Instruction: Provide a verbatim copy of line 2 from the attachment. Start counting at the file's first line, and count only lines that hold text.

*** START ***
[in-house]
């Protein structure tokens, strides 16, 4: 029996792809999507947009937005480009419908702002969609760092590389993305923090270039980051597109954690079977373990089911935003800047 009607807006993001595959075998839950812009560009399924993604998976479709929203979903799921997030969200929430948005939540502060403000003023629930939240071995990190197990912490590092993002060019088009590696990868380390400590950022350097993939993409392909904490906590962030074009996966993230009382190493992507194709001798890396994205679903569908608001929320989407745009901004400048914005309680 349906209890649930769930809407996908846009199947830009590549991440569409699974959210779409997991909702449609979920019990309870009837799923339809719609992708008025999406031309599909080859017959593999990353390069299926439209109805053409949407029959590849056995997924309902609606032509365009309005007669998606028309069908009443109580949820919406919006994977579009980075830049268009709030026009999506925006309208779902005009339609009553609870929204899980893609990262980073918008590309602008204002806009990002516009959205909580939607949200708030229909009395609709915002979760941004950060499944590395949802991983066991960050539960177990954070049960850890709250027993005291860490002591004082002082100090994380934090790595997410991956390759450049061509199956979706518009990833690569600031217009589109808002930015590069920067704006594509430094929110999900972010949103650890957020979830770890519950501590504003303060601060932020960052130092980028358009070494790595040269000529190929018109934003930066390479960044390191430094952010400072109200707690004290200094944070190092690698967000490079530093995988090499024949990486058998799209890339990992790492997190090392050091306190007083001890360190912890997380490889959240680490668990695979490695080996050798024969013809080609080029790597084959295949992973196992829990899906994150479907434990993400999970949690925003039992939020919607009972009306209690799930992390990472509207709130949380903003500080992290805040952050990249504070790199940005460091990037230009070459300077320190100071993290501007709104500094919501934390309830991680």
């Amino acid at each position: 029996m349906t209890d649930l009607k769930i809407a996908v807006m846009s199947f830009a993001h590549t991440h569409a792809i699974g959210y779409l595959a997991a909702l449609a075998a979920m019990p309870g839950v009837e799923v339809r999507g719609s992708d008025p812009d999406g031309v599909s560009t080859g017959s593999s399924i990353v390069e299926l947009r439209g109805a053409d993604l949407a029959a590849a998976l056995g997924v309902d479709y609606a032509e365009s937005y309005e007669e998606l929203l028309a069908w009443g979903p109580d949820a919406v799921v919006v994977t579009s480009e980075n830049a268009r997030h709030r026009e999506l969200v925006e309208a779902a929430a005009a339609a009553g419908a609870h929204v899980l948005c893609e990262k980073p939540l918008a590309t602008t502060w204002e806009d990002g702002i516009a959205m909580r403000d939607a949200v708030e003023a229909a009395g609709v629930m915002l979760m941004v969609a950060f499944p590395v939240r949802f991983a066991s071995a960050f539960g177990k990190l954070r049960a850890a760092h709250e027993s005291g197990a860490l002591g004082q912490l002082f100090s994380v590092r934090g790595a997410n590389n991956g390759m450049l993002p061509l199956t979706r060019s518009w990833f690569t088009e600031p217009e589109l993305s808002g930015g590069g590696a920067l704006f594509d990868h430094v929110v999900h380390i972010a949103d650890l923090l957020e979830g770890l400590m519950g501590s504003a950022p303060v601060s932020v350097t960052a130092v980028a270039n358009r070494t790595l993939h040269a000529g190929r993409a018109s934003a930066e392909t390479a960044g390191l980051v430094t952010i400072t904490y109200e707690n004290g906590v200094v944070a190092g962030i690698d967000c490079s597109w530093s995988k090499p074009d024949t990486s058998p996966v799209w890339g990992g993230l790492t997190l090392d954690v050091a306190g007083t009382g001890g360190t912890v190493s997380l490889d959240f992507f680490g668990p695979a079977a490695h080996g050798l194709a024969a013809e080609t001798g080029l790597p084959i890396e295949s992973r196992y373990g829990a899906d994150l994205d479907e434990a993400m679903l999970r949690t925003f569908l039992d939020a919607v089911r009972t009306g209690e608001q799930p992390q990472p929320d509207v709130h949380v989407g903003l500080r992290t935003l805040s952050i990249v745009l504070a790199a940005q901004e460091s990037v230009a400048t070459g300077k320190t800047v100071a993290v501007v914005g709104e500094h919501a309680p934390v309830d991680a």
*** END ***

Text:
């Protein structure tokens, strides 16, 4: 029996792809999507947009937005480009419908702002969609760092590389993305923090270039980051597109954690079977373990089911935003800047 009607807006993001595959075998839950812009560009399924993604998976479709929203979903799921997030969200929430948005939540502060403000003023629930939240071995990190197990912490590092993002060019088009590696990868380390400590950022350097993939993409392909904490906590962030074009996966993230009382190493992507194709001798890396994205679903569908608001929320989407745009901004400048914005309680 349906209890649930769930809407996908846009199947830009590549991440569409699974959210779409997991909702449609979920019990309870009837799923339809719609992708008025999406031309599909080859017959593999990353390069299926439209109805053409949407029959590849056995997924309902609606032509365009309005007669998606028309069908009443109580949820919406919006994977579009980075830049268009709030026009999506925006309208779902005009339609009553609870929204899980893609990262980073918008590309602008204002806009990002516009959205909580939607949200708030229909009395609709915002979760941004950060499944590395949802991983066991960050539960177990954070049960850890709250027993005291860490002591004082002082100090994380934090790595997410991956390759450049061509199956979706518009990833690569600031217009589109808002930015590069920067704006594509430094929110999900972010949103650890957020979830770890519950501590504003303060601060932020960052130092980028358009070494790595040269000529190929018109934003930066390479960044390191430094952010400072109200707690004290200094944070190092690698967000490079530093995988090499024949990486058998799209890339990992790492997190090392050091306190007083001890360190912890997380490889959240680490668990695979490695080996050798024969013809080609080029790597084959295949992973196992829990899906994150479907434990993400999970949690925003039992939020919607009972009306209690799930992390990472509207709130949380903003500080992290805040952050990249504070790199940005460091990037230009070459300077320190100071993290501007709104500094919501934390309830991680």